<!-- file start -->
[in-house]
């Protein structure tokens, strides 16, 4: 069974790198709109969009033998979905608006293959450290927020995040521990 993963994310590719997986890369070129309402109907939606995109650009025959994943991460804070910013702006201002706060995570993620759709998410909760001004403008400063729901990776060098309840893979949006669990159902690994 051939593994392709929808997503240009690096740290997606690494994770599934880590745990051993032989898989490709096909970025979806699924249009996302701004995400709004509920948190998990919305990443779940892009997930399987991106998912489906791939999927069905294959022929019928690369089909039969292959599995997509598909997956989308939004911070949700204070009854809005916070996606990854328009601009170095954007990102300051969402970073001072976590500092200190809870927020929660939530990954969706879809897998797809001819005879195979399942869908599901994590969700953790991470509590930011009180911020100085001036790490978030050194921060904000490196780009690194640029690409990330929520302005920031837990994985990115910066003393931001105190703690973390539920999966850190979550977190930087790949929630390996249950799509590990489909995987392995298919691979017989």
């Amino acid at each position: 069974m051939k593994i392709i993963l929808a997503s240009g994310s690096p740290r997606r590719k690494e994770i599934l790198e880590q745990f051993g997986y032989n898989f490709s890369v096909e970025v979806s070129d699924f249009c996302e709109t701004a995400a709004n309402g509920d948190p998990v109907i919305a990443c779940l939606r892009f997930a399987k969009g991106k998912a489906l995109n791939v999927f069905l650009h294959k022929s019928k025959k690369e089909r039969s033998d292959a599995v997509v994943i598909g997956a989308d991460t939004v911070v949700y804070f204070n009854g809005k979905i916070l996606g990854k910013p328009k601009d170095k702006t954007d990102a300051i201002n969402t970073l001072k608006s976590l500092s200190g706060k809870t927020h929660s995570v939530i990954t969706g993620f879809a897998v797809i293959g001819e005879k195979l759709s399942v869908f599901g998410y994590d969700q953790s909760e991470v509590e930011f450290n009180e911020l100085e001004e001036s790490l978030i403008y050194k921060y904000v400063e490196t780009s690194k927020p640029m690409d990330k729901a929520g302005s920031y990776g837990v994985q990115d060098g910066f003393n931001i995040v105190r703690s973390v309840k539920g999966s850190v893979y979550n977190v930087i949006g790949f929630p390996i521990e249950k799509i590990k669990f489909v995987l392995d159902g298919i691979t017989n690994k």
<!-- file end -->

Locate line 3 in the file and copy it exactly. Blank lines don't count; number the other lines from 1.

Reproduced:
């Amino acid at each position: 069974m051939k593994i392709i993963l929808a997503s240009g994310s690096p740290r997606r590719k690494e994770i599934l790198e880590q745990f051993g997986y032989n898989f490709s890369v096909e970025v979806s070129d699924f249009c996302e709109t701004a995400a709004n309402g509920d948190p998990v109907i919305a990443c779940l939606r892009f997930a399987k969009g991106k998912a489906l995109n791939v999927f069905l650009h294959k022929s019928k025959k690369e089909r039969s033998d292959a599995v997509v994943i598909g997956a989308d991460t939004v911070v949700y804070f204070n009854g809005k979905i916070l996606g990854k910013p328009k601009d170095k702006t954007d990102a300051i201002n969402t970073l001072k608006s976590l500092s200190g706060k809870t927020h929660s995570v939530i990954t969706g993620f879809a897998v797809i293959g001819e005879k195979l759709s399942v869908f599901g998410y994590d969700q953790s909760e991470v509590e930011f450290n009180e911020l100085e001004e001036s790490l978030i403008y050194k921060y904000v400063e490196t780009s690194k927020p640029m690409d990330k729901a929520g302005s920031y990776g837990v994985q990115d060098g910066f003393n931001i995040v105190r703690s973390v309840k539920g999966s850190v893979y979550n977190v930087i949006g790949f929630p390996i521990e249950k799509i590990k669990f489909v995987l392995d159902g298919i691979t017989n690994k």